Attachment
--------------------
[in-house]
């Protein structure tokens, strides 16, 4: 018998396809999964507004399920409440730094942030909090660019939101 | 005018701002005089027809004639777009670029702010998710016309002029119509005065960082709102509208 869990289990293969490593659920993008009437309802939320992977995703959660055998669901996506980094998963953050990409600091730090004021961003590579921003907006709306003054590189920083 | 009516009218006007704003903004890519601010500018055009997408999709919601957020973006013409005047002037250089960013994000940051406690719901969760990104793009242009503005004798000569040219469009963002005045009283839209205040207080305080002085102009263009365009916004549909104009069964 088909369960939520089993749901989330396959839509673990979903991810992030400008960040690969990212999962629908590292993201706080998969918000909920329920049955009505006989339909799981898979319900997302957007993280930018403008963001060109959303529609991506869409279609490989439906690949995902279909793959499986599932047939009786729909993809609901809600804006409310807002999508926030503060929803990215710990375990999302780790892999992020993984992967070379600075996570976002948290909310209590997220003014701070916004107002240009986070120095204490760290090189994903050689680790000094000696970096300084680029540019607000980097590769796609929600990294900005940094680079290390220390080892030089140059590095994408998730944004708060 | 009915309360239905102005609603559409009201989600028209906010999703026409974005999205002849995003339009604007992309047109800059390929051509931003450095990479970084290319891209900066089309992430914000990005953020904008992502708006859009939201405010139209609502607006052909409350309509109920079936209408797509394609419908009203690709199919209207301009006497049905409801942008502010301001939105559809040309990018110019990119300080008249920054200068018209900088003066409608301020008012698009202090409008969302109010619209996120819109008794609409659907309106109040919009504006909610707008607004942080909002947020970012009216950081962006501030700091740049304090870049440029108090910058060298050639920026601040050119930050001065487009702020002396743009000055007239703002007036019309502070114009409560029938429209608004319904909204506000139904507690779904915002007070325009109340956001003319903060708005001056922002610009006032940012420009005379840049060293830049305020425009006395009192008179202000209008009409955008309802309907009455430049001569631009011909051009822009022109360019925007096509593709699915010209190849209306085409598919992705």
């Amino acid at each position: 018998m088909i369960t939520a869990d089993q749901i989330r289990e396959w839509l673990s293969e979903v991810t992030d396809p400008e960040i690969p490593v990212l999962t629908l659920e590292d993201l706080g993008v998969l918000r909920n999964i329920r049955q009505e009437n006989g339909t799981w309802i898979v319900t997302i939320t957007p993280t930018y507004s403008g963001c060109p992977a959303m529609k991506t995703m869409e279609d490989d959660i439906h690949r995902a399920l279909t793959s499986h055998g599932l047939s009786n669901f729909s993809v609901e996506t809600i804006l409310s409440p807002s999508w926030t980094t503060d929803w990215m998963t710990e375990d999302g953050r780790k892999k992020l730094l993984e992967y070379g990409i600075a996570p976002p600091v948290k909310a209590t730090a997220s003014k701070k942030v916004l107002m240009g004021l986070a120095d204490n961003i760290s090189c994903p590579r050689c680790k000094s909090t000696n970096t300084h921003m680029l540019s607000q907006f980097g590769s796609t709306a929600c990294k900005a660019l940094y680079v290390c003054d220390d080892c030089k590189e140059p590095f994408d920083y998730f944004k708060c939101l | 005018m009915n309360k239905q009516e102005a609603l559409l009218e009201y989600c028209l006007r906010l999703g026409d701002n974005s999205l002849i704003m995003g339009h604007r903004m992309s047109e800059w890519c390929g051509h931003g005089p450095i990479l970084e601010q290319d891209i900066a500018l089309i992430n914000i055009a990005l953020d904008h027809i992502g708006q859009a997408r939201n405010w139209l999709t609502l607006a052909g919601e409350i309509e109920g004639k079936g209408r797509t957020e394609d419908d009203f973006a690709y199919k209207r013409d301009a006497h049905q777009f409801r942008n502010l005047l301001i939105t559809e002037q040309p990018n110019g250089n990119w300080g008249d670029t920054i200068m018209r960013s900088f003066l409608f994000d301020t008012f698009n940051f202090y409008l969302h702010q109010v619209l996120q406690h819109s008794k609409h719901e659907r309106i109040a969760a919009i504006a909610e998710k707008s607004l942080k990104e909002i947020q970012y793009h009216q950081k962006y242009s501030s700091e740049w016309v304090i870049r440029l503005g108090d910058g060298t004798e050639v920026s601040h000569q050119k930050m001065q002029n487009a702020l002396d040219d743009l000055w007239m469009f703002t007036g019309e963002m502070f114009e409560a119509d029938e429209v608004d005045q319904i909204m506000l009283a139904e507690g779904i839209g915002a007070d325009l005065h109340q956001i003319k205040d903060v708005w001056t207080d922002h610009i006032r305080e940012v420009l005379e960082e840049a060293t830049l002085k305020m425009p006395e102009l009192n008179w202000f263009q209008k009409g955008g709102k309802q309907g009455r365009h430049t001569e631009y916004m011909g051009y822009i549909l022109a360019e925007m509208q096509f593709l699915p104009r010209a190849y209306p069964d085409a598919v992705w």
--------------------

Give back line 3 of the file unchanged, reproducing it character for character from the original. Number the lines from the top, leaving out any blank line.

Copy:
């Amino acid at each position: 018998m088909i369960t939520a869990d089993q749901i989330r289990e396959w839509l673990s293969e979903v991810t992030d396809p400008e960040i690969p490593v990212l999962t629908l659920e590292d993201l706080g993008v998969l918000r909920n999964i329920r049955q009505e009437n006989g339909t799981w309802i898979v319900t997302i939320t957007p993280t930018y507004s403008g963001c060109p992977a959303m529609k991506t995703m869409e279609d490989d959660i439906h690949r995902a399920l279909t793959s499986h055998g599932l047939s009786n669901f729909s993809v609901e996506t809600i804006l409310s409440p807002s999508w926030t980094t503060d929803w990215m998963t710990e375990d999302g953050r780790k892999k992020l730094l993984e992967y070379g990409i600075a996570p976002p600091v948290k909310a209590t730090a997220s003014k701070k942030v916004l107002m240009g004021l986070a120095d204490n961003i760290s090189c994903p590579r050689c680790k000094s909090t000696n970096t300084h921003m680029l540019s607000q907006f980097g590769s796609t709306a929600c990294k900005a660019l940094y680079v290390c003054d220390d080892c030089k590189e140059p590095f994408d920083y998730f944004k708060c939101l | 005018m009915n309360k239905q009516e102005a609603l559409l009218e009201y989600c028209l006007r906010l999703g026409d701002n974005s999205l002849i704003m995003g339009h604007r903004m992309s047109e800059w890519c390929g051509h931003g005089p450095i990479l970084e601010q290319d891209i900066a500018l089309i992430n914000i055009a990005l953020d904008h027809i992502g708006q859009a997408r939201n405010w139209l999709t609502l607006a052909g919601e409350i309509e109920g004639k079936g209408r797509t957020e394609d419908d009203f973006a690709y199919k209207r013409d301009a006497h049905q777009f409801r942008n502010l005047l301001i939105t559809e002037q040309p990018n110019g250089n990119w300080g008249d670029t920054i200068m018209r960013s900088f003066l409608f994000d301020t008012f698009n940051f202090y409008l969302h702010q109010v619209l996120q406690h819109s008794k609409h719901e659907r309106i109040a969760a919009i504006a909610e998710k707008s607004l942080k990104e909002i947020q970012y793009h009216q950081k962006y242009s501030s700091e740049w016309v304090i870049r440029l503005g108090d910058g060298t004798e050639v920026s601040h000569q050119k930050m001065q002029n487009a702020l002396d040219d743009l000055w007239m469009f703002t007036g019309e963002m502070f114009e409560a119509d029938e429209v608004d005045q319904i909204m506000l009283a139904e507690g779904i839209g915002a007070d325009l005065h109340q956001i003319k205040d903060v708005w001056t207080d922002h610009i006032r305080e940012v420009l005379e960082e840049a060293t830049l002085k305020m425009p006395e102009l009192n008179w202000f263009q209008k009409g955008g709102k309802q309907g009455r365009h430049t001569e631009y916004m011909g051009y822009i549909l022109a360019e925007m509208q096509f593709l699915p104009r010209a190849y209306p069964d085409a598919v992705w």